My wife and I spent a wonderful evening with friends Saturday evening and then had to drive home north along Interstate 95.  As we drove home steadily at 70 miles per hour, I looked up to my nine o’clock position high and noticed the position lights and rotating beacon of an aircraft which seemed to be flying in a loose combat spread with us.  I could not believe someone would be flying so slowly.

“Maybe he is going slow because it is really dark up there and he is just being careful,” my wife joked.  I was a little tired so it took me a moment to realize the poor Piper pilot or Cessna driver was bucking a major headwind.  When I realized this, it made me think of Joe’s Maxim.  I have long said that if I am the pilot-in-command or the one responsible for paying the fuel bill, there will always be a headwind.

Now, it does not matter if I had just fought a headwind 500 miles to my destination and it is time to return.  Just prior to take off on the return flight, there will be frontal passage and I will have the opportunity to enjoy a headwind on the return trip.

The problem with headwinds is that they keep you flying at lower altitudes where the air is more prone to turbulence.  A pilot could climb higher into smoother air, but then he or she has to pay the price of a higher headwind.

For the non-fliers reading this post, it really is a process of simple math.  Assume your airplane is capable of flying at 130 miles per hour.  Unfortunately, there is a wind blowing directly in your face at 50 miles per hour.  Consequently, your groundspeed will only be 80 miles per hour.  (130 – 50 = 80).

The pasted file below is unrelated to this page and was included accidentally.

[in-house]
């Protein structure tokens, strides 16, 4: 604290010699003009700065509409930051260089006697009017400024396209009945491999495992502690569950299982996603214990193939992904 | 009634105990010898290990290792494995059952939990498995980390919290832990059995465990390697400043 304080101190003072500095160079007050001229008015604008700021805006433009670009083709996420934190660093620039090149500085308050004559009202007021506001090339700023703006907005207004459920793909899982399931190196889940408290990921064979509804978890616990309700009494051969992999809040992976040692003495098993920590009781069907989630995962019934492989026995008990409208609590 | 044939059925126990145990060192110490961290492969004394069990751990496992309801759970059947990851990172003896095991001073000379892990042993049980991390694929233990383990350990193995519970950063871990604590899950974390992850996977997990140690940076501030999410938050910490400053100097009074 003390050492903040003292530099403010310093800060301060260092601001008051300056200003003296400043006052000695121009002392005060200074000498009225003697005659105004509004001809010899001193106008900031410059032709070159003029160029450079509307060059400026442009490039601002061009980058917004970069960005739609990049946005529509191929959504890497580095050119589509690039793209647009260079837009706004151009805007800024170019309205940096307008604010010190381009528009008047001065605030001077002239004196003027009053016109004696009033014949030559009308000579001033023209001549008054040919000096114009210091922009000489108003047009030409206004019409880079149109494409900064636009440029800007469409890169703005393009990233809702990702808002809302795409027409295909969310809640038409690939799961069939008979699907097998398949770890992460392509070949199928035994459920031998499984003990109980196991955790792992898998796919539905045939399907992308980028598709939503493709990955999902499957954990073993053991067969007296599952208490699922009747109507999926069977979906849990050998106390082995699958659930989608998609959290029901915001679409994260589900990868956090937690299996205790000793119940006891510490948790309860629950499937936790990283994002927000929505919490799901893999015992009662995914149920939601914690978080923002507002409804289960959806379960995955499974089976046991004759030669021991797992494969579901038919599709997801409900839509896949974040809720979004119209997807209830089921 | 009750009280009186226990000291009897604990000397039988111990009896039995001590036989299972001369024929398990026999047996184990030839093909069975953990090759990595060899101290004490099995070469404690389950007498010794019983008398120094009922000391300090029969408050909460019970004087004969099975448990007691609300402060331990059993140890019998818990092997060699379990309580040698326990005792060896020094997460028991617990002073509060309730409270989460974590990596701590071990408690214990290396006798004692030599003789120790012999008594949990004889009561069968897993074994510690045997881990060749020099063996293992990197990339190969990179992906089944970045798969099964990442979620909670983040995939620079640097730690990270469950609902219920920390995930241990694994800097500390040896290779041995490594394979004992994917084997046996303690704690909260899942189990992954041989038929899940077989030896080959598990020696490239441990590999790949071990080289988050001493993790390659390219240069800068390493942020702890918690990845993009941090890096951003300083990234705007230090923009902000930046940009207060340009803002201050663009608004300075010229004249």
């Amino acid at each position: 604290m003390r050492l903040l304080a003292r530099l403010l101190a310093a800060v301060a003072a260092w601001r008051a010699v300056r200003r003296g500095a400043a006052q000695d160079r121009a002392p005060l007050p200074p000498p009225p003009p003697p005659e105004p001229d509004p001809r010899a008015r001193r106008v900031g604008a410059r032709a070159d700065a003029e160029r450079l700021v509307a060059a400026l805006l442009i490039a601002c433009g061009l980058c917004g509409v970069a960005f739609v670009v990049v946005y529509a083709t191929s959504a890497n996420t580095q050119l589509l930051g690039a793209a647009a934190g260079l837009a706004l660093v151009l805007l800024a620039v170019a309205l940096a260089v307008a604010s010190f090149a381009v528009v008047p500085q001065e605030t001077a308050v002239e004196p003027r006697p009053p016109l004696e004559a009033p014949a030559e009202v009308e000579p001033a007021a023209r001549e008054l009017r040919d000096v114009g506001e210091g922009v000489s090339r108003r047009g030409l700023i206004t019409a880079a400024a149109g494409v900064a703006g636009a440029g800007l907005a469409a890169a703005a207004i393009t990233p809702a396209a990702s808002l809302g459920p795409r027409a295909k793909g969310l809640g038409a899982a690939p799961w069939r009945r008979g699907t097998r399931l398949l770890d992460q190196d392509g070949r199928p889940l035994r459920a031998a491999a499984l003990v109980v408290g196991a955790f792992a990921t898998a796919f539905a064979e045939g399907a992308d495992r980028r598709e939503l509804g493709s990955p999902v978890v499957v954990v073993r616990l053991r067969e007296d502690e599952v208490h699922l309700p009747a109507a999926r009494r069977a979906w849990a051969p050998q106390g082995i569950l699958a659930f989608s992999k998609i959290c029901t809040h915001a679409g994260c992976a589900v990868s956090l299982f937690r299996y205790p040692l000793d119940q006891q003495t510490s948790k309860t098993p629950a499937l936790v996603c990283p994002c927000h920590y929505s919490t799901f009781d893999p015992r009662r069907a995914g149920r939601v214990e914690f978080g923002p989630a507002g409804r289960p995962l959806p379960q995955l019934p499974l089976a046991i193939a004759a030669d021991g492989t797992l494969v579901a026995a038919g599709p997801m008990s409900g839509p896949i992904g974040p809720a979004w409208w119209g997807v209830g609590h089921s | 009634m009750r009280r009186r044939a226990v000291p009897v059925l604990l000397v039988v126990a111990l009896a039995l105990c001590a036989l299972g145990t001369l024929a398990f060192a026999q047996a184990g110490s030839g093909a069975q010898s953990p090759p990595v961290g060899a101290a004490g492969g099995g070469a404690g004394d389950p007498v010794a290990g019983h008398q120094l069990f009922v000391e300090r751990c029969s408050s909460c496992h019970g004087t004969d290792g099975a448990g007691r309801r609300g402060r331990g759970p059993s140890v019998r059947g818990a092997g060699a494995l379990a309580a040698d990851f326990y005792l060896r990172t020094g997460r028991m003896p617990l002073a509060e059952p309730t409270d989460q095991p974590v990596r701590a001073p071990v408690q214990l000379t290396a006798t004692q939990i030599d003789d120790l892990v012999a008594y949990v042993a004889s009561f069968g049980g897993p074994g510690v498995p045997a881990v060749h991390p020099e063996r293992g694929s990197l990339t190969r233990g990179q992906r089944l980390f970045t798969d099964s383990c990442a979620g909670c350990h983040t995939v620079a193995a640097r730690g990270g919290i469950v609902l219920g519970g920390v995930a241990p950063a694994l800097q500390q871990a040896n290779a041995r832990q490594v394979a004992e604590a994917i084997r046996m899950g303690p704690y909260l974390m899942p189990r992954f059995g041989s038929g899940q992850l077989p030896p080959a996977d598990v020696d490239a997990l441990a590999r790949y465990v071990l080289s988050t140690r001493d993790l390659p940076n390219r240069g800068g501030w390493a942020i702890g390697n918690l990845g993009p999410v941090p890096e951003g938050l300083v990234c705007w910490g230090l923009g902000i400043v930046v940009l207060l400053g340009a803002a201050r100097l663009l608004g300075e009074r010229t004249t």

Occasionally, a pilot might “luck out.”  Those are the wonderful times in which you are up there cruising along at 130 miles per hour with a 50 mph tailwind.  (130 + 50 = 180)!

Now, instead of plodding along at 80 mph, you can be zipping across the ground at three miles per minute.  You may even be able to fly this in the smooth air at high altitude.

Thinking back on a lifetime of flying, two flights stand out as remarkably fast trips.  One was in a jet, so you would expect it to be fast, the other was in my little Cessna.

The jet trip was at FL 240 with 0.72 M showing on the airspeed indicator.  With a jet stream pushing us along with 180 knots on the tail, we were well over 700 mph across the ground.

The Cessna flight came on a trip from Thomasville, GA back to Daytona Beach, FL.  I was flying formation with another 170 and our trip back to Daytona was phenomenally quick.  We shaved almost 45 minutes off a normally two hour flight.

As I recall, that was my one good deal for the entire decade of the 1990s. 


© 2010 J. Clark

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